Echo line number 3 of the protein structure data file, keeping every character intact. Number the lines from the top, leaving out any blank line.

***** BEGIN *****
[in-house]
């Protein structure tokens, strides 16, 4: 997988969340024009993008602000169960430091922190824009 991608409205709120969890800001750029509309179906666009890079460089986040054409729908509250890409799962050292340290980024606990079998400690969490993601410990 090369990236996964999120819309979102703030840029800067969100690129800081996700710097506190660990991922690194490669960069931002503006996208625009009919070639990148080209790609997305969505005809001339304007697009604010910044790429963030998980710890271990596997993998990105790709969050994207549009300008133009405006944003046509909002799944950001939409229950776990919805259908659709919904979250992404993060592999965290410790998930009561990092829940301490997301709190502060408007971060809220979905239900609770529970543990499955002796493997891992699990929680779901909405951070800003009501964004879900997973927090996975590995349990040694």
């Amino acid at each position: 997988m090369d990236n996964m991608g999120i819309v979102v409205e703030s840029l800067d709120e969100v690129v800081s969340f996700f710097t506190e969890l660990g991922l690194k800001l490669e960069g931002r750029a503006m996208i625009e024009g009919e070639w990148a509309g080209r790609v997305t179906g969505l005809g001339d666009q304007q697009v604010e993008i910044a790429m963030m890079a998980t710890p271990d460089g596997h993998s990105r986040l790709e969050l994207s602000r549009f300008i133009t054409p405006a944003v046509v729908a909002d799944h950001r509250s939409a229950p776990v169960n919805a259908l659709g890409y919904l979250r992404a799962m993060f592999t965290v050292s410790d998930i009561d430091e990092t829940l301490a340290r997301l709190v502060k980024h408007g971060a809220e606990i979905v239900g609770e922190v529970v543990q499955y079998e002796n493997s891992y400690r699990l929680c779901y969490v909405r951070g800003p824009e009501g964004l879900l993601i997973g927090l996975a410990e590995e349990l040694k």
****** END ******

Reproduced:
């Amino acid at each position: 997988m090369d990236n996964m991608g999120i819309v979102v409205e703030s840029l800067d709120e969100v690129v800081s969340f996700f710097t506190e969890l660990g991922l690194k800001l490669e960069g931002r750029a503006m996208i625009e024009g009919e070639w990148a509309g080209r790609v997305t179906g969505l005809g001339d666009q304007q697009v604010e993008i910044a790429m963030m890079a998980t710890p271990d460089g596997h993998s990105r986040l790709e969050l994207s602000r549009f300008i133009t054409p405006a944003v046509v729908a909002d799944h950001r509250s939409a229950p776990v169960n919805a259908l659709g890409y919904l979250r992404a799962m993060f592999t965290v050292s410790d998930i009561d430091e990092t829940l301490a340290r997301l709190v502060k980024h408007g971060a809220e606990i979905v239900g609770e922190v529970v543990q499955y079998e002796n493997s891992y400690r699990l929680c779901y969490v909405r951070g800003p824009e009501g964004l879900l993601i997973g927090l996975a410990e590995e349990l040694k």